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No deal yet with Taliban on U.S. exit from Afghanistan, says Pompeo

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Image: U.S. Secretary of State Mike Pompeo visits Afghanistan
Secretary of State Mike Pompeo walks with Afghan President Ashraf Ghani's Chief of Staff Abdul Salam Rahimi, as he arrives at the Presidential Palace in Kabul, Afghanistan, on June 25, 2019.   -   Copyright  Jacquelyn Martin AP Pool
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WASHINGTON — Secretary of State Mike Pompeo said on Tuesday that U.S.negotiations with the Taliban have produced "real progress" but said the Trump administration had not yet clinched an agreement on when American troops would leave the country, where the U.S. has been at war for more than 17 years.

During an unannounced visit to Kabul, Pompeo said the U.S. and the Taliban are close to agreement on the insurgency's pledge to sever ties with al Qaeda and other terrorist groups.

"Regarding terrorism, we've made real progress and are nearly ready to conclude a draft text outlining the Taliban commitments to join fellow Afghans in ensuring that Afghan soil never again becomes a safe haven for terrorists," Pompeo told reporters.

The two sides also have held talks on the presence of U.S. and other foreign troops, Pompeo said.

"And while we've made clear to the Taliban that we're prepared to remove our forces, I want to be clear — we've not yet agreed on a timeline to do so."

About 14,000 U.S. troops are deployed in Afghanistan and President Donald Trump has expressed impatience with the conflict and would like to withdraw those forces from the country.

Pompeo said that "the hour has come for peace" in America's longest war and said he hoped there would be a peace deal in place before September 1st, as long-delayed presidential elections are due to be held in late September.

The secretary of state said "the pursuit of peace should not wait till the Afghan presidential election" in September. "Election planning must go forward without delay as we pursue the peace that Afghans deserve."

Pompeo's remarks signaled no imminent breakthrough the nine-month long reconciliation talks led by Zalmay Khalilzad, an Afghan-born veteran diplomat who served as U.S. ambassador to Kabul under the Bush administration. Khalilzad had said in March that the two sides had worked out draft agreements on the terrorism issue and on a U.S. withdrawal, and it was unclear how the discussions have evolved since then.

Pompeo's talk of a possible "peace deal" done by September 1 "begs the question what they think a peace deal means," said Laurel Miller, a former U.S. diplomat with experience in Afghanistan.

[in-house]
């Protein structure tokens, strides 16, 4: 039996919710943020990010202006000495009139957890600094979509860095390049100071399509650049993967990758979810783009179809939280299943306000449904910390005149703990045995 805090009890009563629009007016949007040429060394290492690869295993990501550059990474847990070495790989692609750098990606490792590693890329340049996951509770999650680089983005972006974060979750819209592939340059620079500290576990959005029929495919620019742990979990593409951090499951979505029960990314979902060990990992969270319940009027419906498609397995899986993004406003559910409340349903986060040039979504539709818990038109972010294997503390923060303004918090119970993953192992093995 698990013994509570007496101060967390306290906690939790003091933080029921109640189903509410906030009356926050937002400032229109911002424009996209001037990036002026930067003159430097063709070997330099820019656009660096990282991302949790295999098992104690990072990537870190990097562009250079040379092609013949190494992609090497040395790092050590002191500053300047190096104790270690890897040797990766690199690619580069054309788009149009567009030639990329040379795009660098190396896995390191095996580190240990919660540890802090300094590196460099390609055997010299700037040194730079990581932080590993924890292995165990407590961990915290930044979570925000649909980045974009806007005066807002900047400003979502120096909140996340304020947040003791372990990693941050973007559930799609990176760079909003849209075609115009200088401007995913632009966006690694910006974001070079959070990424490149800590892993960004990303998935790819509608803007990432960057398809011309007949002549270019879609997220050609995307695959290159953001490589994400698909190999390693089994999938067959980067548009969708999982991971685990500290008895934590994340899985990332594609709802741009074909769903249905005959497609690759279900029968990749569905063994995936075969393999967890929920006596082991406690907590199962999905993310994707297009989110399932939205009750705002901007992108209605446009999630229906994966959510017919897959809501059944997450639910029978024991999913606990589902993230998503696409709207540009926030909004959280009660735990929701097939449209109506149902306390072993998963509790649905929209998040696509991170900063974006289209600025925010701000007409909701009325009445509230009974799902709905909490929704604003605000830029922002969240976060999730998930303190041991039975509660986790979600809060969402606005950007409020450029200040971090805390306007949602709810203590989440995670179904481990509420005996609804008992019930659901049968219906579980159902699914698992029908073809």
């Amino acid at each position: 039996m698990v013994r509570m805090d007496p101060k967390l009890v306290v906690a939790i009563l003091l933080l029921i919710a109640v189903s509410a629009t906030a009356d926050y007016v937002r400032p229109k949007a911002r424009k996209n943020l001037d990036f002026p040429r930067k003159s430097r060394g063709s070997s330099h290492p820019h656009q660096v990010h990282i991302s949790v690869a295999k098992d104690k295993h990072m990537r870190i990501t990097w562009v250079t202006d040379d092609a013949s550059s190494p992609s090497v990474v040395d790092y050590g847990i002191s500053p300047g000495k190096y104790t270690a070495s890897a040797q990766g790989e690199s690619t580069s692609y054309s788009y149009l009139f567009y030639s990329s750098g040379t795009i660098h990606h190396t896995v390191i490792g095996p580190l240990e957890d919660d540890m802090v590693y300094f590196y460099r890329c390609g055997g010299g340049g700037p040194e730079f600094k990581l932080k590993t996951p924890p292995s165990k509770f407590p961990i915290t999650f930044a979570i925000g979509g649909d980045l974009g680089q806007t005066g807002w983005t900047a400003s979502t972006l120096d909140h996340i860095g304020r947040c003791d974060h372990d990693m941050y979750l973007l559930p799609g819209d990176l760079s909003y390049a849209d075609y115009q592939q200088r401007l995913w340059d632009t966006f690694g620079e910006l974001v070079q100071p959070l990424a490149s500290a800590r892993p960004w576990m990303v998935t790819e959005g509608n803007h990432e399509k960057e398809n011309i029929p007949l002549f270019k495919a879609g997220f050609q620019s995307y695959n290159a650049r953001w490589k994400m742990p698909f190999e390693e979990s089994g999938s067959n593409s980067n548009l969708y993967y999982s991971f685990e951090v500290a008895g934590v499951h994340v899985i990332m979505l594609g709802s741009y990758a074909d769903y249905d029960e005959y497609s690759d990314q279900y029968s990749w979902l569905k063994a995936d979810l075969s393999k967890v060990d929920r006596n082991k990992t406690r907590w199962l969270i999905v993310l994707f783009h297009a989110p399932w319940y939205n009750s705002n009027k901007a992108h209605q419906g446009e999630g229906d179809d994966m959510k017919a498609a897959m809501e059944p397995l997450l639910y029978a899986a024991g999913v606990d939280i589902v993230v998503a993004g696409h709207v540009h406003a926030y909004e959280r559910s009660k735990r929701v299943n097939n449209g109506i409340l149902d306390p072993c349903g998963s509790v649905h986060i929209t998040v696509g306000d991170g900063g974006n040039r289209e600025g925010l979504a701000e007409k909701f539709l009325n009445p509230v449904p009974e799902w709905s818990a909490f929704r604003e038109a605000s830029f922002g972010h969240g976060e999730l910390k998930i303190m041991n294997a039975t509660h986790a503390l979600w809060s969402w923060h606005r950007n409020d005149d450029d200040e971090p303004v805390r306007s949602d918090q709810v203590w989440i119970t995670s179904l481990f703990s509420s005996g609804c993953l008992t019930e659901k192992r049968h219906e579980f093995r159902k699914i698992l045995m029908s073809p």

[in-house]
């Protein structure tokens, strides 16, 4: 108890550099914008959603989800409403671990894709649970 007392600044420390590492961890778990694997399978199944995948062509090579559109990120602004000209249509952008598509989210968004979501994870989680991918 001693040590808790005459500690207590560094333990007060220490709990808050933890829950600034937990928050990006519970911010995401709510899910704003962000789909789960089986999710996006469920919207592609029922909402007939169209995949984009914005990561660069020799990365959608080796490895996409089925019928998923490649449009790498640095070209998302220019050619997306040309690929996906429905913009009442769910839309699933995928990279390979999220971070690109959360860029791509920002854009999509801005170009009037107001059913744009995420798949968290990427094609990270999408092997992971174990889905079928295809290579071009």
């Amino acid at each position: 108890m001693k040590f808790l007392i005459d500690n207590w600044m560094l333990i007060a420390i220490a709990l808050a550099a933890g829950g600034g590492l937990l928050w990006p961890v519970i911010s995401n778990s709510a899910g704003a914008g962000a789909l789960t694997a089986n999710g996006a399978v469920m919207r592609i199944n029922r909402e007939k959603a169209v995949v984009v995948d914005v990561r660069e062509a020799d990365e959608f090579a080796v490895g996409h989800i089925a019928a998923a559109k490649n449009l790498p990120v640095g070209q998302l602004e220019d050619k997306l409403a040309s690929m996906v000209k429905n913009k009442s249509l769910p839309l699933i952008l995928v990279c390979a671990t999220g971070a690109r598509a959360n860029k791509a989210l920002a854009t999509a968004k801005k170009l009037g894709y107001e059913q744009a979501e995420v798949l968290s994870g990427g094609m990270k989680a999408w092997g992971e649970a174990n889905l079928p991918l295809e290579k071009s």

"An agreement on troop withdrawal just between the U.S. and the Taliban could be reached by then, but an actual peace agreement among Afghans by September would be nothing short of miraculous," said Miller, now Asia director at the International Crisis Group think tank.

Apart from hammering out a deal on a U.S. withdrawal and Taliban guarantees on preventing terrorism, the U.S. wants to secure an agreement with the insurgents on a ceasefire and a commitment for negotiations between the Taliban and the Western-backed Afghan government.

The Taliban have so far refused to agree to a ceasefire and to hold direct talks with the Afghan government, which they portray as a "puppet" of the United States. The hardline Islamist insurgents control more territory now than at any time since the U.S. military toppled the regime in 2001 over its ties to al Qaeda.

Afghan officials and civil society leaders have expressed grave concern about the U.S. talks with the Taliban, fearing that the Trump administration could pull out American troops without safeguarding the future of the Afghan government.

Pompeo said on Tuesday that the U.S. would not dictate the terms of any peace agreement. "We are not and will not negotiate with the Taliban on behalf of the government or people of Afghanistan," he said.

U.S. and Taliban representatives are due to hold their ninth round of discussions in the Qatari capital of Doha later this week.

Pompeo also said Germany and Qatar are helping to organize a gathering next month of a range of Afghan representatives and figures as well as Taliban members, in what he called a "dialogue" among Afghans. The meeting would offer an opportunity for Afghans to endorse the need for peace negotiations, he said.